Mega Doctor News
By American Academy of Neurology (AAN)
Newswise — MINNEAPOLIS – Clot-busting drugs are the main treatment for stroke, but they have often not been recommended for people who have an aneurysm in their brains that has not ruptured. An aneurysm is a bulge in the wall of a blood vessel in the brain. A new study finds that these aneurysms rarely burst after treatment with clot-busting drugs, so the drugs may be safe for use. The study is published in the October 6, 2021, online issue of Neurology®, the medical journal of the American Academy of Neurology.
“These results are exciting because they may expand the population who can receive these thrombolytic therapies that can prevent death and disability for people with strokes,” said study author Jyri Juhani Virta, MD, PhD, of the University of Helsinki in Finland.
For the study, researchers looked at the records for all people with a stroke who were treated with clot-busting drugs at a stroke center in Finland over 15 years. After determining how many had unruptured aneurysms, they then looked to see how many people had a hemorrhagic stroke, or an intracranial hemorrhage, caused by the rupture of the aneurysm while they were in the hospital after the treatment.
Of the 3,953 people in the study, 132 people had one or more unruptured aneurysms. Of the 155 unruptured aneurysms, 141 were the type called saccular aneurysms and 14 were fusiform aneurysms.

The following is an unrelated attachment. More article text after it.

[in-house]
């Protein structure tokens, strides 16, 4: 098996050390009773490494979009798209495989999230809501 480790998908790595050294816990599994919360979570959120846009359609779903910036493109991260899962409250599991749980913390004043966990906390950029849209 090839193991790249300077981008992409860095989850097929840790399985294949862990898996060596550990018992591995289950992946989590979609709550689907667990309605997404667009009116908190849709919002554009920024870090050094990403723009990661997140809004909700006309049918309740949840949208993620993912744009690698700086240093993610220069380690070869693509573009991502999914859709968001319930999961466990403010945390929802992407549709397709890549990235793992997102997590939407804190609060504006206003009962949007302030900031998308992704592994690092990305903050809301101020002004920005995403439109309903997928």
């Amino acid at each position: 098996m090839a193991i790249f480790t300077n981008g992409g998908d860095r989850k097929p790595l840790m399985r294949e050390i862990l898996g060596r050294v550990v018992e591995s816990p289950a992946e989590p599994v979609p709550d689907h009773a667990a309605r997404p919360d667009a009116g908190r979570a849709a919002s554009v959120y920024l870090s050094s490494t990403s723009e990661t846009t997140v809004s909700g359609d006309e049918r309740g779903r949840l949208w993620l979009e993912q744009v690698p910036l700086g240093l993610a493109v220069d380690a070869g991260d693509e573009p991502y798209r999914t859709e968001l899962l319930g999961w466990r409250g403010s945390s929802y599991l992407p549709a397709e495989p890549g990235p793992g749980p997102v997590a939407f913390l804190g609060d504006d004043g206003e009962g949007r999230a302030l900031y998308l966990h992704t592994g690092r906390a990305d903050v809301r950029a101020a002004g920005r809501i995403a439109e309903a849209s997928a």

The aneurysms ruptured after treatment causing a hemorrhagic stroke in only three people, or 2.3%. All three had large aneurysms called fusiform basilar artery aneurysms. All three were treated with blood thinners after their treatment. None of the saccular type of aneurysms ruptured.
“Fortunately, today blood thinners are not commonly used early after ischemic stroke, so that may help to reduce this risk even further,” Virta said. “Our results suggest that thrombolytic therapy may be relatively safe for people with ischemic stroke even if they have larger saccular aneurysms that have not ruptured. For people with large fusiform aneurysms, additional consideration should be taken regarding treatment as blood thinners may increase the risk of aneurysm rupture.”
A limitation of the study was that only a small number of people had large aneurysms.
Learn more about stroke at BrainandLife.org, home of the American Academy of Neurology’s free patient and caregiver magazine focused on the intersection of neurologic disease and brain health. Follow Brain & Life® on Facebook, Twitter and Instagram. #Neurology and #AANscience.